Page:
Moral distress and the debt of whistleblowing
The Human Rights Law Centre (HRLC) recently launched the Whistleblower Project, and Humanists Victoria aims to support this initiative as much as possible. We owe a great debt to the courageous people who speak up when they become aware of a situation that has crossed an ethical line, despite knowing the personal toll. Their jobs are on the line, the psychological burden is huge, relationships suffer and the financial cost may mean bankruptcy.
In the 1990s Shay a psychiatrist working with veterans from the Vietnam war who had been diagnosed as suffering from post-traumatic stress disorder (PTSD), realised that guilt, shame and a feeling of hopelessness frequently accompanied the intrusive memories of traumatic events. He called this moral injury. The betrayal of accepted ethical norms, and failure of those with authority to act appropriately occur in many situations where the stakes are high. Apart from war-time, many within the health profession can be affected. For whistleblowers the ethical predicament is always compelling. They feel morally compromised when their reports of unfair or unjust practices go unheeded. But they feel conscience-bound to speak up in defence of those whose suffering they are unable to fix.
Andrew Wilkie who was a senior analyst in the Office of National Assessments realised in 2003 that intelligence information was being misrepresented by the government in order to justify Australia joining the invasion of Iraq after the 9/11 attack. He says ‘like most whistleblowers I was hesitant to speak out. But ultimately, I had no choice.’ He lost his job, his marriage ended and he had very little income for several years. He now uses his position as a Member of Parliament to advocate for whistleblowers and to help them expose wrongdoing by using Parliamentary privilege.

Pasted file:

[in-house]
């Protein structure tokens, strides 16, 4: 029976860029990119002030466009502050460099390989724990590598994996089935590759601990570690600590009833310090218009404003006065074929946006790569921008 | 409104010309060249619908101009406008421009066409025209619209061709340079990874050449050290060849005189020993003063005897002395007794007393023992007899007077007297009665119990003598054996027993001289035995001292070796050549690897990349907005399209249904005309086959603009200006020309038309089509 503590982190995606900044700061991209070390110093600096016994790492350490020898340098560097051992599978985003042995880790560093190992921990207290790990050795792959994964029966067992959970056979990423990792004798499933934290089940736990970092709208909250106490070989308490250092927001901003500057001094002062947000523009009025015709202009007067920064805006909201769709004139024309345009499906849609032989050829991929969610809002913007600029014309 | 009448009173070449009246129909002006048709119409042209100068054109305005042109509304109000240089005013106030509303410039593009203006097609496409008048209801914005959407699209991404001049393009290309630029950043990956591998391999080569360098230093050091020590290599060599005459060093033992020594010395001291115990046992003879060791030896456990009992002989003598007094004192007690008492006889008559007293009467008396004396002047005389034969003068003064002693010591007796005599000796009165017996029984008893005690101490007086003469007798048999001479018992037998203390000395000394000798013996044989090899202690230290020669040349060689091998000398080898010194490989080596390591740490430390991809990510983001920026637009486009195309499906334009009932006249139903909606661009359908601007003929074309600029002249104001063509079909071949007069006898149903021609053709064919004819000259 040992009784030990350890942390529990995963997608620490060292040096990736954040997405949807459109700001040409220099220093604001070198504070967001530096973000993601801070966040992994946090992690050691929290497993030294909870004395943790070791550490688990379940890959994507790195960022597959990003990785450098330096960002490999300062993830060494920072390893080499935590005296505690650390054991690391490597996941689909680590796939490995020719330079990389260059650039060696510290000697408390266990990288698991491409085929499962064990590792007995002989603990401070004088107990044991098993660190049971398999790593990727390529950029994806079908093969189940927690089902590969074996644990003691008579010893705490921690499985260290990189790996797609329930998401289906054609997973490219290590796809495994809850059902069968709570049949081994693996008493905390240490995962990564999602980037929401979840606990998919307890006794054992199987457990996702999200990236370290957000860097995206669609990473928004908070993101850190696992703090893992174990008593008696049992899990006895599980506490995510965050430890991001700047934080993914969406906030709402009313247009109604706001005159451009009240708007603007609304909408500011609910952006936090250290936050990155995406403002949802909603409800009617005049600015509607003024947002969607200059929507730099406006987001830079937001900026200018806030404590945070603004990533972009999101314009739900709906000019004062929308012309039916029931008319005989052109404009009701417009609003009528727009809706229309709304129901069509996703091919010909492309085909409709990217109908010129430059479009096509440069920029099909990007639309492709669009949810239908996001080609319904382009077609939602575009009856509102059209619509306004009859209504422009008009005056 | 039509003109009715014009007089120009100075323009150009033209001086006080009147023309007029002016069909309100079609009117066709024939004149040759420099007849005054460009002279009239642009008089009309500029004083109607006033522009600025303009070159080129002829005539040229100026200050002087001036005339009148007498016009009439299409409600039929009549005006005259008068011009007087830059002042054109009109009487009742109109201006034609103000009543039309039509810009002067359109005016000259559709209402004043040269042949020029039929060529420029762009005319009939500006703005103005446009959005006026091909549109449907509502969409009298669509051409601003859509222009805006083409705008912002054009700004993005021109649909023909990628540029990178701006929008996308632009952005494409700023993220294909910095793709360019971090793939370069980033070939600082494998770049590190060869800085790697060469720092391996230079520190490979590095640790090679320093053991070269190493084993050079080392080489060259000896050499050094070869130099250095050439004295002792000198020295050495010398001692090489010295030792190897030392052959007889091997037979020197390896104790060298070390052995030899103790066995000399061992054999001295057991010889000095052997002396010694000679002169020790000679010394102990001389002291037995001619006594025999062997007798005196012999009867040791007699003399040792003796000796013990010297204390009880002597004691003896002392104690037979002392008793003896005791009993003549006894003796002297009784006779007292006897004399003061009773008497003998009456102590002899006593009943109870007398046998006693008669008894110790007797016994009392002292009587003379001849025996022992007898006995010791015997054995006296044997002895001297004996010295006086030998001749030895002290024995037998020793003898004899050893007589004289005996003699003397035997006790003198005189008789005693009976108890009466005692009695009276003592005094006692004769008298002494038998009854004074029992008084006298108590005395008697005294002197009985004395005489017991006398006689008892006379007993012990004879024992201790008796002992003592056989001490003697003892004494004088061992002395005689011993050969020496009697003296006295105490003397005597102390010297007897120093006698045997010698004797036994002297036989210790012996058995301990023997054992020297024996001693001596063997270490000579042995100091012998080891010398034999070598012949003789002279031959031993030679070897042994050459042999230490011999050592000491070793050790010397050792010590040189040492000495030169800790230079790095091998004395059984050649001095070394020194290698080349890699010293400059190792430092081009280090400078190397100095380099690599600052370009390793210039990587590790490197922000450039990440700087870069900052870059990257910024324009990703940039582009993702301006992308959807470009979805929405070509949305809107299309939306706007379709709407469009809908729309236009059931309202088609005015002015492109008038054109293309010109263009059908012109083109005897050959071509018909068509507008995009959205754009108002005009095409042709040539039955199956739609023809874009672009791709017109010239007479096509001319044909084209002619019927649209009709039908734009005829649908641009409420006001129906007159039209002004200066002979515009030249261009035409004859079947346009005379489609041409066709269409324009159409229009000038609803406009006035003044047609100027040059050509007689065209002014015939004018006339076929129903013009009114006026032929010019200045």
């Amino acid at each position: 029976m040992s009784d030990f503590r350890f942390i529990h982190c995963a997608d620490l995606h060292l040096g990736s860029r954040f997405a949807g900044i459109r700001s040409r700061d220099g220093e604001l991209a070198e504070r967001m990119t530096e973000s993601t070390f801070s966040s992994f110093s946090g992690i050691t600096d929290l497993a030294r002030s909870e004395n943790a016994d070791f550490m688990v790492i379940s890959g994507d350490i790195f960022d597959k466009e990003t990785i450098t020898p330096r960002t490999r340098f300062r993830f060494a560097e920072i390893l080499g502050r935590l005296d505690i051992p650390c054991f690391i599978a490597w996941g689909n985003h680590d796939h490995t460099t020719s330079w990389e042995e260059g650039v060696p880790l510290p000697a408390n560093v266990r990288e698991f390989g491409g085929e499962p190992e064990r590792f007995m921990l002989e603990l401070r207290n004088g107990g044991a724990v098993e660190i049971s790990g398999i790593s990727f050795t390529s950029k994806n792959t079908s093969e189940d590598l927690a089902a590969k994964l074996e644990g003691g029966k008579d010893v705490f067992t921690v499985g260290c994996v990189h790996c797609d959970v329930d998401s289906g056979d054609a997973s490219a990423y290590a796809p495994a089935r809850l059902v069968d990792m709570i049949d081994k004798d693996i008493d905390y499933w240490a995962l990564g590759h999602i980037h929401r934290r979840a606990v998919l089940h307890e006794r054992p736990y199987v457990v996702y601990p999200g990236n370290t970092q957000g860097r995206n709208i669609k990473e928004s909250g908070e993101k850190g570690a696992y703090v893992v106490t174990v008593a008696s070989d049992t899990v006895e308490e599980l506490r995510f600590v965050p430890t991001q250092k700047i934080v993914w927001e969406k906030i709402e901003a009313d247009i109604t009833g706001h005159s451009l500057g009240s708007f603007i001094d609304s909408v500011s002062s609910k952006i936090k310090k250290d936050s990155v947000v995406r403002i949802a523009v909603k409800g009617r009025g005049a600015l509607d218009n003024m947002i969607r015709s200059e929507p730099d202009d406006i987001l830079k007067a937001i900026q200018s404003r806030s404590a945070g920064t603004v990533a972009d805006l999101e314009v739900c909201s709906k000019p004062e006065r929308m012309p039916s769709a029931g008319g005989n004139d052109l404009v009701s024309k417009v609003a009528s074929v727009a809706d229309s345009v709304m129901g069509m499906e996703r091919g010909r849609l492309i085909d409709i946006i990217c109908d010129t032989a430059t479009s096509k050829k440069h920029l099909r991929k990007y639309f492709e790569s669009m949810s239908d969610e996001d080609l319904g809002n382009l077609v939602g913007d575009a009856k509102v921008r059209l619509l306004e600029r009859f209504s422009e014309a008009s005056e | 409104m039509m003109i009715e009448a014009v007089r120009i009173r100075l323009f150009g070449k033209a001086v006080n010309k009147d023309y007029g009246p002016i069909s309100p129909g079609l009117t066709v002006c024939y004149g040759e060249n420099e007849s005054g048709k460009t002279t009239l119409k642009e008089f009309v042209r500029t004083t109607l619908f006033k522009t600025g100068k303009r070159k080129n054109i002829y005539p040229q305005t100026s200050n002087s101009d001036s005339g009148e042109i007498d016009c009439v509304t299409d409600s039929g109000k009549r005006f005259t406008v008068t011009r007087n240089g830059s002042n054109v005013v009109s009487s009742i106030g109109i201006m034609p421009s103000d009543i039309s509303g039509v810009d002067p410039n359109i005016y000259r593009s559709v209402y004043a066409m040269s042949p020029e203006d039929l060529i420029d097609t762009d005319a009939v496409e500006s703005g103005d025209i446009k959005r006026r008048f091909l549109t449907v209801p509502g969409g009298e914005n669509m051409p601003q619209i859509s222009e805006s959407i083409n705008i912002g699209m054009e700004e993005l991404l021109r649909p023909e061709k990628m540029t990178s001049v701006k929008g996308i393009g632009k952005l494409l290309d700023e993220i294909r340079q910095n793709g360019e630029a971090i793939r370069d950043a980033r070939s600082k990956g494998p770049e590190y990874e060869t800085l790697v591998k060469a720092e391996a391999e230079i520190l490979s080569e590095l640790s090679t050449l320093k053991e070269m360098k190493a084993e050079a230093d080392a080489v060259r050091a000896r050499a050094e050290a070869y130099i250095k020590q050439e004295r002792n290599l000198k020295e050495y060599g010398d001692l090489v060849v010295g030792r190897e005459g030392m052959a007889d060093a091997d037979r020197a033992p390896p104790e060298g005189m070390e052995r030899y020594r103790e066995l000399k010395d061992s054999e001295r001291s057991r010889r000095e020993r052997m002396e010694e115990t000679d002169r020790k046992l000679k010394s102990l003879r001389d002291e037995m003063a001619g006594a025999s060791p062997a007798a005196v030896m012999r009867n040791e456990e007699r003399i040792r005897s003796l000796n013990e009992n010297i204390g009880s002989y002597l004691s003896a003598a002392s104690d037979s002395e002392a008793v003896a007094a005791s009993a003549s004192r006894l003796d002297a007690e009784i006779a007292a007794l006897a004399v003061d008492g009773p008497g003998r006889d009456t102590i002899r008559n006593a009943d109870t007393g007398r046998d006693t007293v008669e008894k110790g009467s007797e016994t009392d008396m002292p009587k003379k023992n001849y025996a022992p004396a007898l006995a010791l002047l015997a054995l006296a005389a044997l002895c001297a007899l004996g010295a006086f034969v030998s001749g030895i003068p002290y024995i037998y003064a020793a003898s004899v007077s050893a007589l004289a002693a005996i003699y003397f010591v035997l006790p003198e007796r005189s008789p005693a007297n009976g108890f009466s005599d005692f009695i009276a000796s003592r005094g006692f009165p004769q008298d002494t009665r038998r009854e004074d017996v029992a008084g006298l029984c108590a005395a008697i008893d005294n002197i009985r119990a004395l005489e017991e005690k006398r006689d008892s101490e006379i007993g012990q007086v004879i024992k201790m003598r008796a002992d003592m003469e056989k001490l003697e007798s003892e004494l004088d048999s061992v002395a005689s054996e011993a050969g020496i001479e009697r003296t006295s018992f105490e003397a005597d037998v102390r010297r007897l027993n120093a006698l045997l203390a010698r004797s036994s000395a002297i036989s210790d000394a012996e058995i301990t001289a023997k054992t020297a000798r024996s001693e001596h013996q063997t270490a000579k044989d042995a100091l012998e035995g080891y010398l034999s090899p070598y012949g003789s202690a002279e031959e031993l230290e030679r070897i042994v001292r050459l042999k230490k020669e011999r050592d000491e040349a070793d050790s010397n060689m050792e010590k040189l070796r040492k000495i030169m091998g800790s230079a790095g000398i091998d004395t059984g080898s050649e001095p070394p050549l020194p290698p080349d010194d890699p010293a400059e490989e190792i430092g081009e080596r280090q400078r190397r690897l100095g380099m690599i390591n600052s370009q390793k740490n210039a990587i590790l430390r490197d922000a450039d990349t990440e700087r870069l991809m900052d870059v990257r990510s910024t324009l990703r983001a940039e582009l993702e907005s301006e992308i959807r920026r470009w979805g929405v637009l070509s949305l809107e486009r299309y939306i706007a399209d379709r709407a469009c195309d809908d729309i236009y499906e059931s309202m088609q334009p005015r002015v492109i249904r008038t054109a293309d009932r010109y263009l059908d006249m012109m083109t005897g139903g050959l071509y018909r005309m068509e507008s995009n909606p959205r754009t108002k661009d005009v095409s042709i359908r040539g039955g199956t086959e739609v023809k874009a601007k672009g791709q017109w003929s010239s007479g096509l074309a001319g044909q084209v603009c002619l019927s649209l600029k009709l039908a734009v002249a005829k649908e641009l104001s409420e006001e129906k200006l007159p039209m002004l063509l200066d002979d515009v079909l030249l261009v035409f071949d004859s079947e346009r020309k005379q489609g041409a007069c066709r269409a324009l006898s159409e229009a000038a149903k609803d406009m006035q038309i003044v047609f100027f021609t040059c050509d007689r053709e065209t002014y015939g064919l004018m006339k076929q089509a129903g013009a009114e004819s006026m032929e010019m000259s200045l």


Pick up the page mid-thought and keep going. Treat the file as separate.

Although Australia has had legislation at Federal, State and Territory levels to protect whistleblowers for the past thirty years, it is clearly not working. It is difficult to access and seldom successful. The two main Commonwealth laws are the Public Interest Disclosure Act 2013 for public sector cases and the Corporations Act 2001 for dealing with private sector matters. HRLC is advocating for reform of this legislation as well as that in other jurisdictions. What is also needed is a dedicated regulatory body in each State to oversee investigations, manage dispute resolution and take action if whistleblowing legislation is breached. Such a body was proposed thirty years ago and was last raised for consideration when legislation for the National Anti-Corruption Commission was drafted. But so far this means of support has also failed to materialise.
In the current climate whistleblowers frequently have to rely on others to tell their story, and investigative journalists are important in this regard. They also take risks, but believe in the public’s right to know. The stories they write have sometimes led to Royal Commissions. Article 19 of the Universal Declaration of Human Rights and the International Covenant on Civil and Political Rights address the obligation to provide whistleblower protection. Whistleblowers have an important role to play in fighting corruption and ensuring that governments respect human rights and provide a transparent and accountable democracy. They should be protected, not persecuted.
For some, the costs attached to speaking out are too high, for others they know that they can’t live with themselves if they stay silent. The burden is seldom lifted, even so. We are indebted to them for their courage. While HRLC is working to provide pro bono legal support and a protective environment there are also ways in which each of us can advocate. Contact us if you would like further information.
31 October 2023